‘I wanted to cure my PCOS so I never lost a baby again’
Professionally, Melissa Christie is a singing teacher, but personally, she’s teaching women to use their voice in a very different way. The 32-year-old mum has self-published a journal to empower women with polycystic ovary syndrome (PCOS) to better work with health professionals on controlling the condition – and her motivation is highly personal. Melissa has a two-year-old son now, but it wasn’t so long ago that she was adrift in a sea of grief after a miscarriage, a devastating event which she believes PCOS contributed to.
“I wanted to cure my PCOS so I never lost another baby again,” says Melissa, who lives in NSW’s Northern Rivers region. “And I wanted more control and clarity around my treatments and symptoms.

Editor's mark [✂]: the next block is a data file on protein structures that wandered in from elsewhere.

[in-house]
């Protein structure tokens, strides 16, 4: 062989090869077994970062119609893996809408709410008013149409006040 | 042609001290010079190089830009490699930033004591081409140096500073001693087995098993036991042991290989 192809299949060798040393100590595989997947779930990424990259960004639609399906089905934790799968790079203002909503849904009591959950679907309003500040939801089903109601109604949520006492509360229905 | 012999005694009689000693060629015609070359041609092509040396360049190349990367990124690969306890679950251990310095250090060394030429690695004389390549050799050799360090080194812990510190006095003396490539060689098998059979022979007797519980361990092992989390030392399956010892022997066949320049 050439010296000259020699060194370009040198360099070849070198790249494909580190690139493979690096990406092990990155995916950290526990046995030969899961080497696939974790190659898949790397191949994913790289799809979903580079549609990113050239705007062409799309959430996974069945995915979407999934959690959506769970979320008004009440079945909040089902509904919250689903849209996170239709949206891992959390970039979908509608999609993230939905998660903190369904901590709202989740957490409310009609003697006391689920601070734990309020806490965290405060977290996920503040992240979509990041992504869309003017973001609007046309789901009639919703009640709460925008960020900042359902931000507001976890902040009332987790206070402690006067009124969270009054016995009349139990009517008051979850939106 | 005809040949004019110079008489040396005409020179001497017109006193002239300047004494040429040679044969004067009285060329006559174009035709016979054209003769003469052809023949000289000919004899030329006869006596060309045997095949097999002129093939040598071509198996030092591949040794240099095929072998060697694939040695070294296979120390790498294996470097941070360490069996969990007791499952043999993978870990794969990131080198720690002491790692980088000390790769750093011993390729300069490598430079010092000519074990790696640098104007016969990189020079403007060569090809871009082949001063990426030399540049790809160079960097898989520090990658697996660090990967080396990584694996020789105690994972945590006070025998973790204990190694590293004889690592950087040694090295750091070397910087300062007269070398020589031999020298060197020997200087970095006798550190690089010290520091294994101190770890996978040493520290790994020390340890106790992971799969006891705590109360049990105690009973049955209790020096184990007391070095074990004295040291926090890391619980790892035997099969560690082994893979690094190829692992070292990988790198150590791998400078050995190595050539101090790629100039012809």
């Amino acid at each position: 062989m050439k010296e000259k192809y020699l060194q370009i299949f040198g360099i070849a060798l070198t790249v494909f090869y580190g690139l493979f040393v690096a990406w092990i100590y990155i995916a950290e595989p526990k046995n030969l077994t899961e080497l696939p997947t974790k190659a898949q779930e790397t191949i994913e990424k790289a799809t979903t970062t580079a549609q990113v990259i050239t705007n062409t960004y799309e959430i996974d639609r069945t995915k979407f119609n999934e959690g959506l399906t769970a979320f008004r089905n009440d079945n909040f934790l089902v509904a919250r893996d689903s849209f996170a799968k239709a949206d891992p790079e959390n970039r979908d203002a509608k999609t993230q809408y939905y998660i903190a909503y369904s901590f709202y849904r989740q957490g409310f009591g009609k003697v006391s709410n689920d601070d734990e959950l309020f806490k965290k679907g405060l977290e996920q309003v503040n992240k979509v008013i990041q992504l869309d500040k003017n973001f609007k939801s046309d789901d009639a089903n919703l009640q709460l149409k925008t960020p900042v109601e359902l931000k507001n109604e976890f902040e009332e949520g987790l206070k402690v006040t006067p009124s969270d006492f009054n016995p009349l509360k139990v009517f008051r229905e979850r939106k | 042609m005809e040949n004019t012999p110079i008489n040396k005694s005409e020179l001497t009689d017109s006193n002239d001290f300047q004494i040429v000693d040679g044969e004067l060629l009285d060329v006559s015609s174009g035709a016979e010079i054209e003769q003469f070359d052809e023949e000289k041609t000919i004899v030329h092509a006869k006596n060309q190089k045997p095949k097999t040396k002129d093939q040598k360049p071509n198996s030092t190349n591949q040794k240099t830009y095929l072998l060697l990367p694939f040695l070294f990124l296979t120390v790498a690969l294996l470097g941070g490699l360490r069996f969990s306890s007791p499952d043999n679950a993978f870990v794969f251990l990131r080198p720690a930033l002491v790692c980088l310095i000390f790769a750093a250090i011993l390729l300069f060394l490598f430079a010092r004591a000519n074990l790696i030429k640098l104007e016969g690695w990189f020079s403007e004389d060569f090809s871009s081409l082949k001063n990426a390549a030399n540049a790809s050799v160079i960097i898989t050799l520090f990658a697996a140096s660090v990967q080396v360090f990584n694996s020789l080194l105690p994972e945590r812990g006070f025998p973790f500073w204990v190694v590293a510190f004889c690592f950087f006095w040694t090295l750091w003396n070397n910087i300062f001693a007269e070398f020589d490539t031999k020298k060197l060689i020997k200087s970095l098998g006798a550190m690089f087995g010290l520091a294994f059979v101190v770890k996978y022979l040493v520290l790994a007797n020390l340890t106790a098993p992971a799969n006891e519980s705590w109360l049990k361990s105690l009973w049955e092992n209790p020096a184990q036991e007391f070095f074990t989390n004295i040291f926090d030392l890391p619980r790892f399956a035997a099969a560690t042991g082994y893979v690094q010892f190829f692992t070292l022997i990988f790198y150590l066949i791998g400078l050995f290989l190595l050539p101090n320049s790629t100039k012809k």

“I’ve tried things that are working wonders for other women and did nothing for me. And I’ve tried things that have done incredible things for me but don’t do things for other people. It’s about finding what’s triggering it in your body and reversing that, and finding the medicine for you.”
After going off the pill to give her body a break, Melissa, then aged 25, missed a period. Figuring she was “either pregnant or there was something wrong”, she went to see her GP. A pregnancy test was negative, but because she had acne, weight around her middle and up-anddown moods, Melissa was tested for PCOS, a hormonal disorder that is the leading cause of infertility. Although she hadn’t heard of the condition before, being diagnosed was a step forward.
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